Just over eight out of ten respondents in the CIPD’s 2010 Learning and development survey reported that they now use coaching in their organisations. This shows that Coaching is an increasingly popular tool for supporting personal development.
As the CIPD annual surveys have been carried out over a period of some years their results for coaching and mentoring show that coaching is very much here to stay.
The CIPD defines coaching as developing a person’s skills and knowledge so that their job performance improves, hopefully leading to the achievement of organisational objectives.
Pashori, Balmoral Success Coach™, goes further by saying that
”Coaching helps a person as an individual, part of a team, or leader of a department, function or organisation, to identify and achieve goals quicker than if they were to do it on their own. By going through an exploratory journey using a full range of focused and relevant questioning, the coach helps the individual to understand where they are, where they want to go, barriers and support in helping them achieve and developing the actions which will enable the achievement of those goals.”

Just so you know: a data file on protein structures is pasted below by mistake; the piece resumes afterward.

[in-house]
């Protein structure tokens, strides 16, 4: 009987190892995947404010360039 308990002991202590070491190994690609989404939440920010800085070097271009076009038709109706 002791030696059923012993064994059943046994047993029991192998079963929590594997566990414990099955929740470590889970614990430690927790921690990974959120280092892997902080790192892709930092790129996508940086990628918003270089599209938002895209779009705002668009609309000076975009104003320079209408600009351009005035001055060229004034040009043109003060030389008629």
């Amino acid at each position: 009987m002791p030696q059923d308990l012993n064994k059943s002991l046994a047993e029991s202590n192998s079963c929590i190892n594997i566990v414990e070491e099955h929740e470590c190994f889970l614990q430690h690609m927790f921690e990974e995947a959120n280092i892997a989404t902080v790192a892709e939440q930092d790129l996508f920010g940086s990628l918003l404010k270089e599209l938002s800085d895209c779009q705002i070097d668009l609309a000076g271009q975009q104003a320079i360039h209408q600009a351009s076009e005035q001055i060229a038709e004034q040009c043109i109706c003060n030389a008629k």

Coaching can have these characteristics as:
- It Is based on
- Confidentiality and exploring issues specific areas
- One to one, development discussions
- Initially face-to-face, they can be carried out by appropriate distance communication methods and are very easy to fit around existing commitments
- Directed reflection
- The time frame is relatively short-term, except in Executive and Director Coaching which necessarily have a longer term focus
- Assumes that achievement of goals can be work based as well as personal and achieving those which are personal, can impact favourably on the organisational environment